Game rooms are a booming business in Houston and Harris County, but police are concerned these cash cows are now attracting an increasing violent element.
"I think it's a big problem," said an undercover detective for the Harris County Sheriff's Office. "A growing problem."
Both the Sheriff's Office and Houston Police Department reported seeing an increase in armed robberies at the game rooms peppering neighborhoods and strip centers throughout the area.
"It's easy money," said David de Torres, a robbery investigator with the Houston Police Department.
"We've seen it where they've just robbed the attendant in there and we've seen it where they've robbed everybody in the game room," said another undercover detective with the Sheriff's Office.
Just this year, sheriff's deputies and police officers have responded to dozens of armed robberies at game rooms. Houston police report during this time period last year, 23 game rooms were held up. This year, officers have responded to 46 robberies. In the county, sheriff's officials report 15 robberies in 2011 and 11 robberies so far this year.
In 2012, two game room security guards have also been killed during robberies.
Police said they have also seen instances of well-armed police impersonators wearing bullet proof vests robbing these businesses.
"The crooks know there's a lot of cash in these businesses," said de Torres, who believes the level of violence has increased because these businesses are now hiring armed guards for protection.
"Now there's somebody there who will try to stop them," said de Torres.
Investigators with both departments also said they believe not all game room robberies are being reported because business owners do not want law enforcement scrutiny.
"They really do not want law enforcement around their business," said a sheriff's detective.
Investigators said when a robbery gets reported, it is usually by a security guard who had a gun stolen or a patron who was held up. Investigators said owners of the businesses are largely uncooperative with detectives.
"They don't want to have it on file how much money they've lost," said de Torres. "They don't want it on file how much money they've made."
"It becomes a safety issue for the community," District D Councilmember Wanda Adams said.
Adams has long been pushing for tougher regulations of game rooms showing up in neighborhoods across Houston. Adams reports there are currently more than 200 game rooms permitted to operate in the city.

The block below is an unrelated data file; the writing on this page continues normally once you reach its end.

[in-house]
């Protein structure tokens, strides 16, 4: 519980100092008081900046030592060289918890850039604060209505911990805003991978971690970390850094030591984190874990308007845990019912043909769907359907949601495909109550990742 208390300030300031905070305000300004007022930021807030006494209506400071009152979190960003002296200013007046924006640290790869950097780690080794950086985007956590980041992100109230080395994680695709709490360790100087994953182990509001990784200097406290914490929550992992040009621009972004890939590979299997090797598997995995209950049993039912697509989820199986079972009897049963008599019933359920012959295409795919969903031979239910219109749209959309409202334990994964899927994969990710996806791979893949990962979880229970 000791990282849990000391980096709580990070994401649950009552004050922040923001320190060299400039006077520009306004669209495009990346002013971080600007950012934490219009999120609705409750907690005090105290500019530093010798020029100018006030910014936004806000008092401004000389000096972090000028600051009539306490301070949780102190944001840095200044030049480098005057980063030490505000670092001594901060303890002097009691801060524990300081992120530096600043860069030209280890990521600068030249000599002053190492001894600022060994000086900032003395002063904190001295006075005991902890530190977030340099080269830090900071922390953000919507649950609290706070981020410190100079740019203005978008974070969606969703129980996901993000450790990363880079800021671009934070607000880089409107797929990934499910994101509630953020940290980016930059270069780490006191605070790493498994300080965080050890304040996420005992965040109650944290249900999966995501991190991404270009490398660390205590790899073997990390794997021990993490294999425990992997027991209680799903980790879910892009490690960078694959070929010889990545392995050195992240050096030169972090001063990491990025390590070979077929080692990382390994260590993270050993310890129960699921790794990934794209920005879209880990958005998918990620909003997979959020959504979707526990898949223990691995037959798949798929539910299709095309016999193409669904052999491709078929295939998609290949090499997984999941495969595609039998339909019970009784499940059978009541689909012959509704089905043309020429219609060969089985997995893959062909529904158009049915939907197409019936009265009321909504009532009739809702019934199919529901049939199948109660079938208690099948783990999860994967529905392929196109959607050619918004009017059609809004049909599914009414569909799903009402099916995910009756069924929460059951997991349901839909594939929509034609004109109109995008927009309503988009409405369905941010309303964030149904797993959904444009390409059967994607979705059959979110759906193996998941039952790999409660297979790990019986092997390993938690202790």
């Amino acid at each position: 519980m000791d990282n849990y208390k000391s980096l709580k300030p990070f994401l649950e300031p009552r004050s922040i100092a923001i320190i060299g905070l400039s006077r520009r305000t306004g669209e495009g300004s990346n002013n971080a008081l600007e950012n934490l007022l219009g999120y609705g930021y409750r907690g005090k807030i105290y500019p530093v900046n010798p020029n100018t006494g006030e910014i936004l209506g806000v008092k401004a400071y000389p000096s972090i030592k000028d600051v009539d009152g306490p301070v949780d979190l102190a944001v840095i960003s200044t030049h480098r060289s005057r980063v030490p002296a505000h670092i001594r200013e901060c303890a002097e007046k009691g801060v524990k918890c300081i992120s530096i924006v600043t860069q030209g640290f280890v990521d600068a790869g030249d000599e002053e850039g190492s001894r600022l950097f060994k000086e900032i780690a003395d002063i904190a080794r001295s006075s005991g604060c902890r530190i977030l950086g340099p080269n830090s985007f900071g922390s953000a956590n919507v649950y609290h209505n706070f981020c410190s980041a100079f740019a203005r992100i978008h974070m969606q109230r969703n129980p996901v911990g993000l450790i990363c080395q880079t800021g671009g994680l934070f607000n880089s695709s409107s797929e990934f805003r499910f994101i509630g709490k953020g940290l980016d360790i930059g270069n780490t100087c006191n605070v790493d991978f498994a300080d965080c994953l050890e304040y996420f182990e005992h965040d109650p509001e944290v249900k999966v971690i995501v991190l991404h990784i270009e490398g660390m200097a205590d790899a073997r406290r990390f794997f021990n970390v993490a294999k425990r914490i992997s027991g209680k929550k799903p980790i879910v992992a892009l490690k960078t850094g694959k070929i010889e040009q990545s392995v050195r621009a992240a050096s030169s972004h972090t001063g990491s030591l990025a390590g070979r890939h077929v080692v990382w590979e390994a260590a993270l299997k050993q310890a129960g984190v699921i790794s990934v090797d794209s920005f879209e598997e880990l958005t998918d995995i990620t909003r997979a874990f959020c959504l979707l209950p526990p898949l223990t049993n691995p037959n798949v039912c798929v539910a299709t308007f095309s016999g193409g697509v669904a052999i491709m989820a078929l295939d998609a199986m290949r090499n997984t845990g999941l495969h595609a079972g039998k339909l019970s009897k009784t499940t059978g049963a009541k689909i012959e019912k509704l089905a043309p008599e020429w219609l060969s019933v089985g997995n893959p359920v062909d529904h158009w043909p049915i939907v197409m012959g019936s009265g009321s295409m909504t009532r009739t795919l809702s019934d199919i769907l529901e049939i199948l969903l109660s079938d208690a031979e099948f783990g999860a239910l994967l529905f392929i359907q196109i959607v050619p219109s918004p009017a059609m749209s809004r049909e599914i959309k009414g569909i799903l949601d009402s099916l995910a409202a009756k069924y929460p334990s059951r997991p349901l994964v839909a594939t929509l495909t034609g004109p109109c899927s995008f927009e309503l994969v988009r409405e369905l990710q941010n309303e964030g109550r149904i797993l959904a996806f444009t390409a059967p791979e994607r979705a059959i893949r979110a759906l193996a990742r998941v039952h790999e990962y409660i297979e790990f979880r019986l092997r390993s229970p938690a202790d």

"People are getting hurt, people are getting killed because of the amounts of money they hear are inside these game rooms," said Adams.
The game rooms in Houston have to abide by city ordinances and the police department's Differential Response Team is charged with inspecting these businesses.
"These type of locations can be a public nuisance if they're not following the health code laws, the fire code laws," HPD Sgt. Mike Hill said.
Local 2 Investigates rode with Hill and two DRT officers as they inspected game rooms, looking for padlocked fire exits, whether the business had proper operating permits, health code violations and whether gaming machines had current city, county and state tax stamps displayed. However, this is the extent of the regulation.
"There's no one other than the owner of the machines who regulates what that probability is set for," said Hill. "One person could be playing game No. 1, could be winning because that machine is set with a higher probability of winning and the person on game No. 2 might not win all night."
Since gambling is illegal in Texas, these machines are allowed to operate because they are listed as being "for amusement only." This also means there is no oversight of whether the machines are calibrated to give players a fair shot at winning.
"The owner can adjust the machines to suit how much money he wants to make," said an undercover sheriff's detective.
This means to prove a game room is operating illegally, undercover officers have to play the machines numerous times to win and then determine if a businesses is giving cash pay outs higher than what the law allows. While sheriff's detectives have made numerous arrests and seizures over the years, these operations take time.
"It can take anywhere from one to three weeks just for one location," the undercover detective said. "A major obstacle is to even infiltrate the place."